Jacobins


The Jacobins, also called the Club of the Jacobins, was one of the French political parties of the 17th century, which would become immensely popular for its confrontations against the Girondins, during the sessions of the Assembly of the National Convention, the entity that was in charge legislative and executive affairs of the French First Republic. They had a republican tone, that is, they defended France as a republic, based on compliance with a series of laws (constitution), in addition to supporting universal suffrage, popular sovereignty and ensuring a centralized state.

They are often known for their violent actions during the September massacres, also known in France as le Terreur (the terror), in which ordinary French citizens were prosecuted and sentenced to death for apparent reasons. The Girondins, one of the political movements also established in the Assembly, accused them of instigating these acts, which triggered a series of clashes in this place. It is important to mention that the name Jacobins came as a result of a writing, under the authorship of the French poet and writer Alphonse de Lamartine, called Histoire des Girondins (History of the Girondins), where the history of their adversaries, the Girondins; in his time of government, they were known as the mountaineers or the highlanders.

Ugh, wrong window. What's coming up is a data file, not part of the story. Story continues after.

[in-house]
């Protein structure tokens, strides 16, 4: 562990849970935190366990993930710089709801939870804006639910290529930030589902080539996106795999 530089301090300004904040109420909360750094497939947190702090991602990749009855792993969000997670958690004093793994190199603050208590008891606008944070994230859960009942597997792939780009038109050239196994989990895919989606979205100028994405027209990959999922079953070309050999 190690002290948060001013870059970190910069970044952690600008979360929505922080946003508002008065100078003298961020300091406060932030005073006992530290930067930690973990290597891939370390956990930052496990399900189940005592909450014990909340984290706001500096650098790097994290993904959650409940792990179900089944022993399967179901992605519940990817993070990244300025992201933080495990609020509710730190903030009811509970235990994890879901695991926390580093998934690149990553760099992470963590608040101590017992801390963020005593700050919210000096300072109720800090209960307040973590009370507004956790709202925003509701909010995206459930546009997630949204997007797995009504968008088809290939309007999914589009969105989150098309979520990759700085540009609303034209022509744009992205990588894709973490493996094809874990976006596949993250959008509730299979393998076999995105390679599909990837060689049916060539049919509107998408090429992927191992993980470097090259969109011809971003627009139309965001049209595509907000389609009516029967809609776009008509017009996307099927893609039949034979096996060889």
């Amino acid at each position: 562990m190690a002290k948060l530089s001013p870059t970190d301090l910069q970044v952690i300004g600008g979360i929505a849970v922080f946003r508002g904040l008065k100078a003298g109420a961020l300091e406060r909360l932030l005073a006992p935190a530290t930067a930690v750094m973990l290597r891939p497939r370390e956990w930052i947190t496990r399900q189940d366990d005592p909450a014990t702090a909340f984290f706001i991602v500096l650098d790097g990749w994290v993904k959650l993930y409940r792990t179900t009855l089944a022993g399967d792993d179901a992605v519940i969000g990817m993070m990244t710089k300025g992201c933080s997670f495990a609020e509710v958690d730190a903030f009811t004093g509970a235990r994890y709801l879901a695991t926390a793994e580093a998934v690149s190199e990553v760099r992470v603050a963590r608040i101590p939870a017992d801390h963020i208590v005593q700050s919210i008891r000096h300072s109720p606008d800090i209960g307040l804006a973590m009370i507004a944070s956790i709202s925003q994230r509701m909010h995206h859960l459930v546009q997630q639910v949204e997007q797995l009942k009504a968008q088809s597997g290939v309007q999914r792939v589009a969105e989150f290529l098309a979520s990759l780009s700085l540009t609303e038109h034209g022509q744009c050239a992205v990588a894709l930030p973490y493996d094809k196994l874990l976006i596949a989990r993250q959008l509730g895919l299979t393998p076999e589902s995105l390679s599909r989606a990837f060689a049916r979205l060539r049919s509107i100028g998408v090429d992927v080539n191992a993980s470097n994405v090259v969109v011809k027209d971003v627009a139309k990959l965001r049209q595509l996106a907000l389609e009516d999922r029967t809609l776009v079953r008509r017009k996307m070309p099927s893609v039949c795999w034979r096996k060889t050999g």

The end of his mandate ends when Maximilien Robespierre, its main exponent and precursor, is arrested along with Louis Saint-Just, George Couthon and his younger brother Augustin Robespierre. They were declared “outlaws” (hors la loi), and later guillotined.